I see these people everywhere. I could be wrong, but I think they’re Jehovah’s Witnesses. They’re always careful to stand close to the curb so that they fall within the road allowance. Standing on public land, they have a Charter-guaranteed right to be there (freedom of expression) and shop owners can’t make them leave. Fortunately for me, I enjoy the same right and am free to take their photo while they’re standing on that public land. Lucky me.

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#whatsvictorupto – street art at Bathurst & Dundas

I see sidewalk art in this style all over the place with the hashtag #whatsvictorupto but, until this week, I’ve never caught the artist in the act of creating his work. I tend to think of art more as an event than as a static object. I like to witness the process. In the same way, I take a great deal of satisfaction from the moment of capture that comes with the release of the shutter. The event is at least as important as the result.

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Take-down at Church & Bloor

No day is complete without a shoplifter take down. I was passing by as an undercover security guy had a young man pressed against a pole and was clicking on the handcuffs. There was almost no time to respond and it was getting dark, so most of my shots were too blurry, but this one worked. I find it curious for two reasons. First, the shoplifter is wearing what I presume to be prayer beads around his right wrist. This raises questions about the man’s spiritual life, his attitudes to personal possessions, possible feelings of disenfranchisement. Maybe he’s a victim of late capitalism. Maybe theft is resistance. The second curiosity is the person facing the man in handcuffs. I was focusing on the handcuffs, so the person’s face is blurred. He’s a shadowy figure with his hood up. He adds a note of mystery or foreboding to the image.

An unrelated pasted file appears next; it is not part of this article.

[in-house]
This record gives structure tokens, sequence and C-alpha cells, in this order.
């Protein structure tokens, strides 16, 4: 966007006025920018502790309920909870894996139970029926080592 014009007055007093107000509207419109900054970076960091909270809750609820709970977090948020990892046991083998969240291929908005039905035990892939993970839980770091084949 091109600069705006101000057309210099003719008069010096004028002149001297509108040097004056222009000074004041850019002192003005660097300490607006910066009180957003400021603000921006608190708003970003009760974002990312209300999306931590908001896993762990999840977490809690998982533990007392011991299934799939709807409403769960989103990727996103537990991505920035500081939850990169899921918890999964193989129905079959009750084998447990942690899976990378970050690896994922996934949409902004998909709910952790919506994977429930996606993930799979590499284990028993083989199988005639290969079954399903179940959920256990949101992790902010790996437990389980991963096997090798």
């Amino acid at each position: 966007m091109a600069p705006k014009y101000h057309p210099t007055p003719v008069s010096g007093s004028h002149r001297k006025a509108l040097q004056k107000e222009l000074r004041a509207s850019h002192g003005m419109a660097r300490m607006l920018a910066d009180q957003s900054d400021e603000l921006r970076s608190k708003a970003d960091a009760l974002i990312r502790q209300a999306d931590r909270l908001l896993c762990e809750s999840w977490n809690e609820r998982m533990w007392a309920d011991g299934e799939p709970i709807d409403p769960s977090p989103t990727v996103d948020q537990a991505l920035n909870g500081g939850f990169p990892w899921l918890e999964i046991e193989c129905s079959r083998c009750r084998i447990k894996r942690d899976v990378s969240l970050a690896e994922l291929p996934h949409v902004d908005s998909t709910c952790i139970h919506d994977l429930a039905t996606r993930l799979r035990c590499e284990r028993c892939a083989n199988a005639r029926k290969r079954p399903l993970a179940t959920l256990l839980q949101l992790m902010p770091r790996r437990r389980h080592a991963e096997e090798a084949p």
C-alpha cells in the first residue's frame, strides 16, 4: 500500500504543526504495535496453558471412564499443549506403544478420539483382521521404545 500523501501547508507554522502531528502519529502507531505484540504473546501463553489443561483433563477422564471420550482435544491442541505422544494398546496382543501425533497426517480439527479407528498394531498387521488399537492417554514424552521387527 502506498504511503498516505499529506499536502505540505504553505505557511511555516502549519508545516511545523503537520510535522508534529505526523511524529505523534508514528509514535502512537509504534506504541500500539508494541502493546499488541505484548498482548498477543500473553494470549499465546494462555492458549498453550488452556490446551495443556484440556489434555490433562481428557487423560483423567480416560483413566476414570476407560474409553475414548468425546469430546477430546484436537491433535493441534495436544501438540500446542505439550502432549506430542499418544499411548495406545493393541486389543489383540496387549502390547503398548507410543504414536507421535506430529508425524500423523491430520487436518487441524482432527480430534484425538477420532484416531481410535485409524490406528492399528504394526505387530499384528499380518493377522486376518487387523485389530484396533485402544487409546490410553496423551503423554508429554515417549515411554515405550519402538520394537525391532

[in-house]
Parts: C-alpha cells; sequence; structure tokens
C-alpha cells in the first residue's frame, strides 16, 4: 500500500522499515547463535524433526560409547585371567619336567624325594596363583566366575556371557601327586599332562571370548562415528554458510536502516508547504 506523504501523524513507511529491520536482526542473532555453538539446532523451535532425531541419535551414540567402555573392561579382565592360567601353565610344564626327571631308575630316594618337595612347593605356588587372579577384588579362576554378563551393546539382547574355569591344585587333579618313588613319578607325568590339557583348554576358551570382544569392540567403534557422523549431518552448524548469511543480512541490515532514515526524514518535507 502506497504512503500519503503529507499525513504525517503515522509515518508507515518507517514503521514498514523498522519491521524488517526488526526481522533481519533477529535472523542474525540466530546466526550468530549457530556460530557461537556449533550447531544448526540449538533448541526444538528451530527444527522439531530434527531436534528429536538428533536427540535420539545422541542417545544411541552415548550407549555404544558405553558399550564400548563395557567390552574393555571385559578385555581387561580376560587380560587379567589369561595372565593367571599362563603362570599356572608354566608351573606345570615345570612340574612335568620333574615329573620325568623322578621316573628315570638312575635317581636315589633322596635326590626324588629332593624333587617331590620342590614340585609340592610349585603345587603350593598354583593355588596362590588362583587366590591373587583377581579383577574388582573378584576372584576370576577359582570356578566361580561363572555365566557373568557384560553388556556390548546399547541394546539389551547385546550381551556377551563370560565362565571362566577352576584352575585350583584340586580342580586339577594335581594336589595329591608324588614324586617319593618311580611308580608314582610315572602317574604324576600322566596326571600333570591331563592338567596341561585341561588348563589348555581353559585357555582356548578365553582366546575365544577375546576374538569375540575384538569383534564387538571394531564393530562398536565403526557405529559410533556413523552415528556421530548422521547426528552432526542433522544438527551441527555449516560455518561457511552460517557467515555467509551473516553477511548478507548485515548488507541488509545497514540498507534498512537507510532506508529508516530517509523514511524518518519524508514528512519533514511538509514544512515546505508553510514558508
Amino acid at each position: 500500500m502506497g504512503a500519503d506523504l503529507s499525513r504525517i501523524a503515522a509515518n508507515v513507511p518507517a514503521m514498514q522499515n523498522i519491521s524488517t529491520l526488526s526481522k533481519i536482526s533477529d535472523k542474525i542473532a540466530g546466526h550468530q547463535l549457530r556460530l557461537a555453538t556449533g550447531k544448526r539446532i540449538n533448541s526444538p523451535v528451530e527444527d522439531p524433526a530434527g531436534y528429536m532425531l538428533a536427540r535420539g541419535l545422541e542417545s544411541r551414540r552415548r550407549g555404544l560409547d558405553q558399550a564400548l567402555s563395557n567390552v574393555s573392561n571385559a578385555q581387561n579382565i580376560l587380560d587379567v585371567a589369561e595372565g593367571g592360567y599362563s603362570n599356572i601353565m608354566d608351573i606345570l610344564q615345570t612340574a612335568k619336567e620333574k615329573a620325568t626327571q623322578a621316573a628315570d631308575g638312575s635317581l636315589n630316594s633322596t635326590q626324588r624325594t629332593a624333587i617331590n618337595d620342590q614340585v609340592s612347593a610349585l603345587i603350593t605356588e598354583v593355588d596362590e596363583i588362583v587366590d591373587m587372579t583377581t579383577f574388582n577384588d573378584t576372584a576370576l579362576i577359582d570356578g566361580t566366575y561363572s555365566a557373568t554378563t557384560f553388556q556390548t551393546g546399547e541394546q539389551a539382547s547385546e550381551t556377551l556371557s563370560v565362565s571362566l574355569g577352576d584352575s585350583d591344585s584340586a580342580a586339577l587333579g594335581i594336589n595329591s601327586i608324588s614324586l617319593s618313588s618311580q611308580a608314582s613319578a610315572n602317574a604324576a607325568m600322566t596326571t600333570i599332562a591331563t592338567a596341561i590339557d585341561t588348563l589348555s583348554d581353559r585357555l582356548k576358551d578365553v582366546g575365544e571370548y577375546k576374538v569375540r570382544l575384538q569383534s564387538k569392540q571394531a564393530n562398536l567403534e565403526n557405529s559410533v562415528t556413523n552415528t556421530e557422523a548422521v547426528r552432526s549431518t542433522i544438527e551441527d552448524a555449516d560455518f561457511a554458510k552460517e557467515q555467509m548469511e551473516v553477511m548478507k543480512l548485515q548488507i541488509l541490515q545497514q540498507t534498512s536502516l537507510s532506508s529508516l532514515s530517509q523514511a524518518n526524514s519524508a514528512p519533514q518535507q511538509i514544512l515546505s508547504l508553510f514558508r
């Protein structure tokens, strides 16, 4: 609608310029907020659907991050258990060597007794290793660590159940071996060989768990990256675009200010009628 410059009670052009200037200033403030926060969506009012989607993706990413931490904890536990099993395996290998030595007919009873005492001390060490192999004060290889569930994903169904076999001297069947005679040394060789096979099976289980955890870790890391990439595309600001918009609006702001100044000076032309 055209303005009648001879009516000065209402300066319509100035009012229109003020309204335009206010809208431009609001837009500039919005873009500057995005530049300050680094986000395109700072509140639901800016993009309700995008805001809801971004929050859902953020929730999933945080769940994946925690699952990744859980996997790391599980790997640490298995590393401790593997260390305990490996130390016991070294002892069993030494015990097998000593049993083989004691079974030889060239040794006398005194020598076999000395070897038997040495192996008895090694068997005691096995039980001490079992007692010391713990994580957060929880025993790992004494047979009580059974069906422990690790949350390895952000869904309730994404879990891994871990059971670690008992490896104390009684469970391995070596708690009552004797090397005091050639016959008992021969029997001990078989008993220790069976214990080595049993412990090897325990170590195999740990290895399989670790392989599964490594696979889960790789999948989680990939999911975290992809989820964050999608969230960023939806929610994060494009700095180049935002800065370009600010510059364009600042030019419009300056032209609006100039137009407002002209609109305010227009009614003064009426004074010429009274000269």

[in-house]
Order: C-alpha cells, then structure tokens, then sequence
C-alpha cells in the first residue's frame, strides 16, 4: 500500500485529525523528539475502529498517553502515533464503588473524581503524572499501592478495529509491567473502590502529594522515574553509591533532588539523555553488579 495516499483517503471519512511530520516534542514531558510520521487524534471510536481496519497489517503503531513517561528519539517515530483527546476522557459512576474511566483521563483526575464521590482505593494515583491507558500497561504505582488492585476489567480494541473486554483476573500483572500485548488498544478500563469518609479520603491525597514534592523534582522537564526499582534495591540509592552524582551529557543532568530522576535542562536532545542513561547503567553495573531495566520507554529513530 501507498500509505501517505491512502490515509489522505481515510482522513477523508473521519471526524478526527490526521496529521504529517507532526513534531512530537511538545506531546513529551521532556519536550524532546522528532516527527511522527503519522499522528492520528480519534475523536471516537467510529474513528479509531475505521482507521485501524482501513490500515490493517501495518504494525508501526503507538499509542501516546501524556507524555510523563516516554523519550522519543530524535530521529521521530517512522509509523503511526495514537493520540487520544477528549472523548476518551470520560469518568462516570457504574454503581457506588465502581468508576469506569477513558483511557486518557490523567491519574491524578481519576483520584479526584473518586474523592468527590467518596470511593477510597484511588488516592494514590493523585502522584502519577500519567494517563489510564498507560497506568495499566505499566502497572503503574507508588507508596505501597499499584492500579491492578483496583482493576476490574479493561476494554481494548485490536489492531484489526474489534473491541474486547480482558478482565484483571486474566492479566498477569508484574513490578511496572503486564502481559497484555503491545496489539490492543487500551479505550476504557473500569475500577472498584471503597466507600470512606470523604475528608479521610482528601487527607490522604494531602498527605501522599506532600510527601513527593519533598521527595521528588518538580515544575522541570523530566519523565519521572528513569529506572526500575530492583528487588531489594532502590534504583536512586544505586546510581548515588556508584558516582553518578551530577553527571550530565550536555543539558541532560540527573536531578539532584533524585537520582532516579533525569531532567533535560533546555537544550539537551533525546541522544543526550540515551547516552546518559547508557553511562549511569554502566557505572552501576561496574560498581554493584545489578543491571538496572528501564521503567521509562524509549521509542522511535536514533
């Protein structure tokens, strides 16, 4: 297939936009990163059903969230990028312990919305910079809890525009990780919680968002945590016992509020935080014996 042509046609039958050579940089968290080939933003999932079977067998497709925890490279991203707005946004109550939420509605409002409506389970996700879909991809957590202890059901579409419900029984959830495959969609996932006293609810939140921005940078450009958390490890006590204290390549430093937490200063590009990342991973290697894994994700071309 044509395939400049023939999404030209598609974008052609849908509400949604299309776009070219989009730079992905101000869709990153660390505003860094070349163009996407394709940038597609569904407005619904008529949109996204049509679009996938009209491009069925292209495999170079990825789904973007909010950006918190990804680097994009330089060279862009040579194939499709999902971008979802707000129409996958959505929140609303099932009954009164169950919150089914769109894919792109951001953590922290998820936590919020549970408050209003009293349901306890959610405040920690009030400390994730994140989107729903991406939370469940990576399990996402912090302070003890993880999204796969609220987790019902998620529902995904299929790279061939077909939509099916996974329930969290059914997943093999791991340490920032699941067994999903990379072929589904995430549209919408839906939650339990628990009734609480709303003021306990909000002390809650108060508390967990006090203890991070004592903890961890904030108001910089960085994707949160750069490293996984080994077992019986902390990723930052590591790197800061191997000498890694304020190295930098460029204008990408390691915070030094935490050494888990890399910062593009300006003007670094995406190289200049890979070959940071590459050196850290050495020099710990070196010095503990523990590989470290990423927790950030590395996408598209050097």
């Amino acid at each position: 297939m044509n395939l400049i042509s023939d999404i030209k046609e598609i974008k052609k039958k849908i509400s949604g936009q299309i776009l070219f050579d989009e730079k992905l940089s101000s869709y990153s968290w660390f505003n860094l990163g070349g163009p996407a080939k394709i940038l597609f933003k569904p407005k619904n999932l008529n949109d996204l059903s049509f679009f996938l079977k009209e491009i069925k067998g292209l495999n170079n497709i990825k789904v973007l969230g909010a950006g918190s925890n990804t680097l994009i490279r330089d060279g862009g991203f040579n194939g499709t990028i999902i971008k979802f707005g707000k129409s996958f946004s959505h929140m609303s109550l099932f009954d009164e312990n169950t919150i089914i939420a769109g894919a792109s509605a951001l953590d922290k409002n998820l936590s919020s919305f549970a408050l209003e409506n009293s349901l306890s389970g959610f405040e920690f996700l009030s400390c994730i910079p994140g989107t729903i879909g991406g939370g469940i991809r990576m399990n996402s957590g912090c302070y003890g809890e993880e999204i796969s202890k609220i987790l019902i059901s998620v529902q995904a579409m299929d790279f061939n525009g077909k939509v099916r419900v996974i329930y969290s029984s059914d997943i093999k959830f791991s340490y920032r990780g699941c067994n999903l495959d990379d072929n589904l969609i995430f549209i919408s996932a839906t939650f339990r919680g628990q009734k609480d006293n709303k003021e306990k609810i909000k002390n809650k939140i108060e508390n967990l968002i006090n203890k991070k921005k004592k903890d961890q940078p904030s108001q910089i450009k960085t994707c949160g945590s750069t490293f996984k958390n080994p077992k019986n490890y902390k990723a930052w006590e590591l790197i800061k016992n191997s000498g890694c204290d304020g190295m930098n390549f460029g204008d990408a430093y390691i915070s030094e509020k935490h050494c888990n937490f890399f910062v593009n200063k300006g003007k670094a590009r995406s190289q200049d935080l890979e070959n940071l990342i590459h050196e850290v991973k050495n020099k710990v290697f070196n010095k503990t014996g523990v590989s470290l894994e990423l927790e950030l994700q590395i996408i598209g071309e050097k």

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Chatting With Agustín

Yesterday, a fist fight broke out at Queen and Spadina. I’ve been following the street photography edict that you should always shoot with a prime lens that has a focal length of no more than 50mm; if you need to get closer to your subject, let your feet be your zoom. That edict is all well and good, but Spadina is a wide street. By the time my zoom had taken me to where the action was, the fight had broken up and I walked away disappointed.

There’s a karmic quality to street photography: what the gods take away with one hand, they grant with the other. I walked west along Queen, squinting into the late afternoon sun, and saw a man in silhouette leaning against a wall and bumming a light from a passerby. As I stepped in line with him, he made a comment about my camera. I walked a couple steps past him and turned around to face him. It was a deliberate move on my part. There was a beautiful light shining full on his face and I wanted to position myself, you know, just in case …

I asked if he’d mind me taking some photos of him. He shrugged. Sure. Why not.

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He said his name is Agustín. Not with an “e” at the end and not with a “u” after the “A”. He has an aunt in Buenos Aires who’s a famous photographer, so he gets it. The whole photography thing. She was training to be a ballerina but had an accident so couldn’t realize her dream. Instead, she became a photographer and is known for her shots of the ballet. I asked if, with family in Buenos Aires, that’s where he’s from. No. He was born here. But, yeah, he has lots of family from South America. I got the impression some may have come here from Chile after the coup in 1973, but I may have misheard.

He says that, nowadays, people don’t get photography. They run around pointing and shooting without thinking about it. The discipline. Knowing the proper exposure. Just like people don’t get drugs. You don’t do drugs just because it’s fun or feels good. People forget what the point of drugs is.

I think maybe he was talking about spiritual experiences.